Review and interview by Phil Sandford
Brendan Clarke‘s sparkling debut album Stretch lives up to its name, with extended, probing solos over three standards and six originals. The in-demand Sydney bassist and his musical partners, Murray Jackson (alto), Carl Dewhurst (guitar) and Andrew Gander (drums), work within the post-bop tradition but are not afraid to take risks. The result is a satisfying mix of hard and sometimes edgy blowing, and ballads emphasising Clarke’s interest in melodic development.
Clarke chose ‘Lazy Afternoon’ after hearing Joe Lane’s version at Lane’s funeral. ‘We all remember Joe with his scat singing, but the way he sings that song is just beautiful and heartfelt, and tells a story. My two-year-old daughter fell in love with it and says, “I want to hear Joe, I want to hear Joe”.’
‘I’m Getting Sentimental Over You’ also has a special meaning for Clarke. At the start of a lesson in New York, bassist great Rufus Reid asked Clarke to play the piece solo for fifteen minutes, ‘melody, basslines, solos, everything’.
The carefully-crafted originals on the album are a summary of the writing Clarke has done over the past twenty years, ‘Three Wishes’ dating back to 1993. ‘Busline’ was written for an unreleased ABC recording after he won the 2001 National Jazz Award at the Wangaratta Jazz Festival, while the medium-up ‘Billycart’ was written specially for the album.
The band was formed two years ago but its present make-up dates to last year’s Manly Jazz Festival. ‘It just jelled and it’s the sort of playing I wanted to be doing, which is in the tradition and swings but is also open,’ Clarke says. ‘Those guys are very flexible in the way they approach music and I like the way they play my tunes.’
Clarke has only been playing with Gander in the last couple of years but they connected straight away: ‘I feel incredibly comfortable playing with Andrew. He swings like mad and he can also play more freely. I don’t feel I’m locked in by him.’
Clarke started playing with Jackson twenty years ago and their familiarity shows on the album. ‘You can hear Bird and Cannonball in his playing, but he’s made that his own. He swings and his sound and intonation are amazing.’ For Clarke, he is ‘an unsung hero’.
Dewhurst is another musician Clarke has played with over many years. ‘I feel very relaxed playing with Carl,’ Clarke says. ‘He swings and he is open to just playing and let it happen.’
Clarke describes his fellow musicians as ‘not just beboppers and not just on the extreme playing out. I like a mixture of both and hopefully you can hear that on the album. Some of the stuff sounds straight ahead yet within the structure it’s allowed to go where it wants.’ He feels this reflects the Canberra background of all but Gander: ‘Unlike Sydney there weren’t musical camps in Canberra. We liked to play tunes but we didn’t feel inhibited in any way and would try anything. I like playing bass with this group because there are no rules as such, they are not imposing any kind of restriction musically. They’re happy for the music to go wherever.’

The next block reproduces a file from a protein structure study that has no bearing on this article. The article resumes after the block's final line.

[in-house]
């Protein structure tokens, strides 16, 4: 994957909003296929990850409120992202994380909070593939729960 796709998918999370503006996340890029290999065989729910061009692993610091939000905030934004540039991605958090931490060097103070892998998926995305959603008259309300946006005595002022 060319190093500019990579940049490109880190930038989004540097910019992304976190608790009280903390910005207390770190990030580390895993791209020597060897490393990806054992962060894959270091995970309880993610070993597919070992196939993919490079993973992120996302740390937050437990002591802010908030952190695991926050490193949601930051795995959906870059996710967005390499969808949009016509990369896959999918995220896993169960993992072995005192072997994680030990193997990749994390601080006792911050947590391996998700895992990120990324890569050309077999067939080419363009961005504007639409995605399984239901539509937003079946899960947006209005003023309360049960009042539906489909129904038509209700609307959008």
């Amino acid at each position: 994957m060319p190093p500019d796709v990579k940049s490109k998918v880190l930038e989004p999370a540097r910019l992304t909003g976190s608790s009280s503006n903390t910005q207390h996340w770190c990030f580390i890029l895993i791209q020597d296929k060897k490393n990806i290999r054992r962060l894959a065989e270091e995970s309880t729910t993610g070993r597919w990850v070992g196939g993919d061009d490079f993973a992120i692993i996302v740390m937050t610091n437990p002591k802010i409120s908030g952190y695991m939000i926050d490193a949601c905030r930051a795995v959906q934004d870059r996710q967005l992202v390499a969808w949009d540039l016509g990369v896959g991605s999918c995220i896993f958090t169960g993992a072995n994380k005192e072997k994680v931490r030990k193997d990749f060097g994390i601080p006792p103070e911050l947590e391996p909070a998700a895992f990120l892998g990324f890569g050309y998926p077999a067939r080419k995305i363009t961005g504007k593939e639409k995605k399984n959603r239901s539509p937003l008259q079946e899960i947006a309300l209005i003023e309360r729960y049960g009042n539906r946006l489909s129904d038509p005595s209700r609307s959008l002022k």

Among his many influences, Clarke places special emphasis on the late Bernie McGann:
The first time I played with Bernie was on my nineteenth birthday. There used to be a thing called Jazz Initiative organised by students at the Canberra School of Music and we’d bring down players like Dale Barlow and Mike Nock. Bernie came down in 1994 and I played with him. It was great.
When I moved to Sydney in 1999, he called me and I was in a band with him, John Pochée and Steve McKenna until about 2003. The last band started about five or six years ago and I was on his Wending CD.
It’s a great loss, I miss him. The most obvious thing about him was that he was such an original player. His sound was so recognizable. On the other hand, he was a real jazz player. He’d play swing tunes and standards. He had so many aspects to his playing.
He was an incredibly creative individual voice but he was totally informed by the tradition. He wasn’t afraid to stretch out. Usually we would do three tunes a set, each one lasting about twenty minutes, but it was music all the time. His swing feel was great and he was such a groovy player. He would play the melody beautifully. He influenced everybody so much.
Sandy Evans and Warwick Alder played beautifully at his funeral.
He was great to hang out with, just a fun guy. He liked to have a laugh and have a few beers. He never talked about music. We’d have the odd rehearsal and he might bring in a new tune during a sound check.
His influence was through his playing. He wouldn’t sit around preaching or saying you should listen to this or you should do that. Sometimes he might suggest that I do some pedals or to walk instead of playing in two, but very minimal. I feel so privileged to have spent so much time with him.
Launch of Stretch
Thursday 5 December, 8.30 pm
Foundry 616, 616 Harris Street, Ultimo www.foundry616.com.au
Brendan Clarke on the web – www.brendanclarkemusic.com
Purchase Stretch at CD Baby – www.cdbaby.com